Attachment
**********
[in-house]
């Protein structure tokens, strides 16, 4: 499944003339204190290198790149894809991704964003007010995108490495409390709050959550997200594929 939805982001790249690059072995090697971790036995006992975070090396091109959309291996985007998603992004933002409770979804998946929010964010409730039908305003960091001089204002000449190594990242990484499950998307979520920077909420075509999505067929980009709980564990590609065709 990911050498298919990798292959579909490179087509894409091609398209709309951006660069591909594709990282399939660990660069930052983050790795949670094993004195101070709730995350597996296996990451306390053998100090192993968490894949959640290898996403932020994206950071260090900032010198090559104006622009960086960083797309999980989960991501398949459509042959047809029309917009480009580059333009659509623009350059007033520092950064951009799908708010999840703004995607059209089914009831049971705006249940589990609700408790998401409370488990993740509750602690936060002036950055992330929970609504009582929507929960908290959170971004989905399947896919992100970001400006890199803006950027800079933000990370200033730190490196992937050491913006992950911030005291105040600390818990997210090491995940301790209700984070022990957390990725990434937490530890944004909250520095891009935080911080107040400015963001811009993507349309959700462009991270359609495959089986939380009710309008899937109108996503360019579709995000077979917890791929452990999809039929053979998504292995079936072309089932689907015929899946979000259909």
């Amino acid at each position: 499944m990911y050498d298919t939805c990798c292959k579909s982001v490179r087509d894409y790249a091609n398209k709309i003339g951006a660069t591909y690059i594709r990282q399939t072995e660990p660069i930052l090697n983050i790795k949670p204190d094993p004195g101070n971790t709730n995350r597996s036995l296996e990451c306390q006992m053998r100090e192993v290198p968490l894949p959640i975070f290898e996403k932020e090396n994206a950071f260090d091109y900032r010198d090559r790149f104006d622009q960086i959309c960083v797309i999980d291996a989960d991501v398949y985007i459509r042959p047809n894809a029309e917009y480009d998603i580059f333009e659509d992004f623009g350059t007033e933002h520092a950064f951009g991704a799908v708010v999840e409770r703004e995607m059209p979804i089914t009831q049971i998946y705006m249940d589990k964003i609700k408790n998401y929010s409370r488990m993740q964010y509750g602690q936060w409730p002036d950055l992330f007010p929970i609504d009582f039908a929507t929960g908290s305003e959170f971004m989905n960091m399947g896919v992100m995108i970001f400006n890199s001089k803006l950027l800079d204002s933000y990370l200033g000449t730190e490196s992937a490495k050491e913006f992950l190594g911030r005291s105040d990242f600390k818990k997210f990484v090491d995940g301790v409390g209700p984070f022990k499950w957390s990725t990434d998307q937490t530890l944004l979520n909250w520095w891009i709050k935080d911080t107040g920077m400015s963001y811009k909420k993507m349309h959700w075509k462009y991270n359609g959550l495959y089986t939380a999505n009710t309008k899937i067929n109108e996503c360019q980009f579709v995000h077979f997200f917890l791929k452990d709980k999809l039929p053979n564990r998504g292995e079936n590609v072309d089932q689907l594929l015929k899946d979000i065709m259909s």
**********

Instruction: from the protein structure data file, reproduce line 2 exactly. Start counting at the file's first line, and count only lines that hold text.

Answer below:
């Protein structure tokens, strides 16, 4: 499944003339204190290198790149894809991704964003007010995108490495409390709050959550997200594929 939805982001790249690059072995090697971790036995006992975070090396091109959309291996985007998603992004933002409770979804998946929010964010409730039908305003960091001089204002000449190594990242990484499950998307979520920077909420075509999505067929980009709980564990590609065709 990911050498298919990798292959579909490179087509894409091609398209709309951006660069591909594709990282399939660990660069930052983050790795949670094993004195101070709730995350597996296996990451306390053998100090192993968490894949959640290898996403932020994206950071260090900032010198090559104006622009960086960083797309999980989960991501398949459509042959047809029309917009480009580059333009659509623009350059007033520092950064951009799908708010999840703004995607059209089914009831049971705006249940589990609700408790998401409370488990993740509750602690936060002036950055992330929970609504009582929507929960908290959170971004989905399947896919992100970001400006890199803006950027800079933000990370200033730190490196992937050491913006992950911030005291105040600390818990997210090491995940301790209700984070022990957390990725990434937490530890944004909250520095891009935080911080107040400015963001811009993507349309959700462009991270359609495959089986939380009710309008899937109108996503360019579709995000077979917890791929452990999809039929053979998504292995079936072309089932689907015929899946979000259909």